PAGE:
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Forensics: A Guide for Writers

4.31  ·  Rating Details ·  235 Ratings  ·  15 Reviews
Just because you don't have all the tools and training of a full-time medical examiner doesn't mean you can't learn your way around a crime scene.

In Forensics, award-winning author and TV show consultant D.P. Lyle, M.D., takes each area of forensicsfrom fingerprint analysis to crime scene reconstructionand discusses its development, how the science works, how it helps in c
Paperback, 438 pages
Published April 4th 2008 by Writer's Digest Books (first published March 21st 2008)
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Belinda Frisch
Jan 01, 2015 Belinda Frisch rated it it was amazing
Shelves: true-crime
A great reference guide for authors.
Nov 02, 2010 Debbie rated it it was amazing
Shelves: non-fiction
"Howdunit: Forensics" is a basic course in forensics. Though the subtitle says it's a guide for writers, there's a lot more information in it than an author could use in a novel without bogging the action down (though I do highly recommend they read this!). It's actually a book for anyone interested in learning the basics of forensics. It doesn't say things like, "In your novel, you could do this..." but simply gives real life examples of how everything works or how real criminals act.

The book w
Gwyn Huff
Sep 29, 2012 Gwyn Huff rated it it was amazing
Recommends it for: crime, mystery, thriller, sci-fi writers
Recommended to Gwyn by: search engine lol
Shelves: writing-books
This book should be in every writers' case of "tools". Mystery,thriller,and crime novelists are not the only type of writer who could and should use this book. Why?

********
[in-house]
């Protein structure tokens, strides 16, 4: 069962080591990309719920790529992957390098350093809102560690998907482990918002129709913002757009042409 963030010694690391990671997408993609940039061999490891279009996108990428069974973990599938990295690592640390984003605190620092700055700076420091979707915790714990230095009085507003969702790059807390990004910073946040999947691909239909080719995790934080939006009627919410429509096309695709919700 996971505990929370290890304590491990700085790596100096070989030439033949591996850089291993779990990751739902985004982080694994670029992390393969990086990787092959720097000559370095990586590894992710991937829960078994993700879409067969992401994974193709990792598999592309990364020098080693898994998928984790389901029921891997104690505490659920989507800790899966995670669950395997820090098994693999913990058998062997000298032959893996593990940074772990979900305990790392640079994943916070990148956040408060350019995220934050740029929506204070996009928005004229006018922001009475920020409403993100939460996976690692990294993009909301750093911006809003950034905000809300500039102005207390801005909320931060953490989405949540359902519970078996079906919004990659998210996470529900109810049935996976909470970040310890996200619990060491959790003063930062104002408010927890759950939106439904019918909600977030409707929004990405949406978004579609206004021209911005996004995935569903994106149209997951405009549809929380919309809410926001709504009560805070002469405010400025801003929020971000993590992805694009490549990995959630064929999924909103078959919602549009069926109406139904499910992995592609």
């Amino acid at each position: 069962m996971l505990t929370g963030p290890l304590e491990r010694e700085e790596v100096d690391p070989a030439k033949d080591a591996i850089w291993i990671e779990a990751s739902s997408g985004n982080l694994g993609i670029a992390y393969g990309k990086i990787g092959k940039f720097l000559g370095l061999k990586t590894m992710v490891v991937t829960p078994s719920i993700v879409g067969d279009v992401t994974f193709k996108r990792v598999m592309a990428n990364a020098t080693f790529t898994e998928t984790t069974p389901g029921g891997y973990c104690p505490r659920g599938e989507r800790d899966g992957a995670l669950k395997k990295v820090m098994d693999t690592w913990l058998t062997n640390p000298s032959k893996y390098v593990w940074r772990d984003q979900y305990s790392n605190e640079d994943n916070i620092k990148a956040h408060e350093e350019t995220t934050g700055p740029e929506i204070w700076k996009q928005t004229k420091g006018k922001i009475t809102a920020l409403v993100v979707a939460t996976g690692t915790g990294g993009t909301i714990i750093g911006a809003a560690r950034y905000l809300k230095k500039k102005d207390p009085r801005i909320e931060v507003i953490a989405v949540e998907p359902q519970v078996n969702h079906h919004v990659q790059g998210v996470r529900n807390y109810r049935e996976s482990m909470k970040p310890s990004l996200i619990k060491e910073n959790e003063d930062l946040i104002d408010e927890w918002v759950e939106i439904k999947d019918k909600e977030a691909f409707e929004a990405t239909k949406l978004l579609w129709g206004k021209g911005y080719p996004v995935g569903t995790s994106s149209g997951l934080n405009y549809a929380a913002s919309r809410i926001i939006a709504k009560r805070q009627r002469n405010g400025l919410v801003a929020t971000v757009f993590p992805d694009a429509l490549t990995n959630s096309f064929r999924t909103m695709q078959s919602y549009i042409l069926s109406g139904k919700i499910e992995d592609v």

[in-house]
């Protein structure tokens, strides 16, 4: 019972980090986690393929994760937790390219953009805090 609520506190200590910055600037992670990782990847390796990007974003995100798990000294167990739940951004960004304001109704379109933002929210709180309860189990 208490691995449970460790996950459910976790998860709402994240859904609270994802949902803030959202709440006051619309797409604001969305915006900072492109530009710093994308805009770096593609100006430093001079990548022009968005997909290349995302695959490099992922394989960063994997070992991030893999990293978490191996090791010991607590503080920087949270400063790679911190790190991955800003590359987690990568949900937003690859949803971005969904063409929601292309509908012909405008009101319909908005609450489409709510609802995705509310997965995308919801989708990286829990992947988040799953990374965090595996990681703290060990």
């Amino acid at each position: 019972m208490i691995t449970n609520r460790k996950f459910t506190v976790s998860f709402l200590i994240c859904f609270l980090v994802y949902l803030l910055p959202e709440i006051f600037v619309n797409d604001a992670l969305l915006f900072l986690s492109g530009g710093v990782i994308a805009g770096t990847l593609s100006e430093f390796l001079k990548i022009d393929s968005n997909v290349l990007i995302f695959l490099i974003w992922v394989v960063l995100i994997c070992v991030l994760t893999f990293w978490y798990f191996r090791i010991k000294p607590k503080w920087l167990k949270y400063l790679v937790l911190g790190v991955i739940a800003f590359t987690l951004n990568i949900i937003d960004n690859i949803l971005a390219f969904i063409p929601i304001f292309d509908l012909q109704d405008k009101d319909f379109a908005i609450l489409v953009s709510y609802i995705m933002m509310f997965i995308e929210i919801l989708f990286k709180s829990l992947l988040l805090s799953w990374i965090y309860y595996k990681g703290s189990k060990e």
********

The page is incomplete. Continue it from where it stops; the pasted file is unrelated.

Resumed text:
Besides covering every detail of a crime and all the branches of Forensics in way that would be useful for a writer--television shows like CSI, NCIS, Burn Notice, all the crime and some medical shows present the viewer that every crime lab has all the resources shown on the television screen and it is assumed that your crime lab would
P. Wish
Jan 08, 2016 P. Wish rated it it was amazing  ·  review of another edition
If you're a crime fiction writer looking for a reference book on forensics, this is the way to go. This book is worth every penny you spend on it. In this book, the author takes us through the main elements of a forensic investigation. The book is split into three parts and eighteen chapters. The first part, containing two chapters explains the forensics system. The second part explains the role of the coroner, autopsy and its stages. This part was my favourite as it answered my questions about ...more
Roger Mendoza
Nov 13, 2016 Roger Mendoza rated it really liked it
I use this as a reference book. I've learned quite a bit about forensics from this book. It is really detailed and a great tool for writing a murder mystery (that I have yet to write). This book will help me write the perfectly believable murder mystery.
Betsy Ashton
Feb 05, 2013 Betsy Ashton rated it it was amazing
If you are interested in learning more about forensics beyond what you see on CSI and Law and Order, this is the book for you. Dr. Lyle explains complex details of all topics that fall under the broad rubric of forensics in simple terms. If you are a writer who touches on any of the standard crime topics, motive, means, DNA, blood splatter, etc., this book should be on your shelf. After you've read it cover to cover.
DeAnna Knippling
May 21, 2016 DeAnna Knippling rated it really liked it
Shelves: nonfiction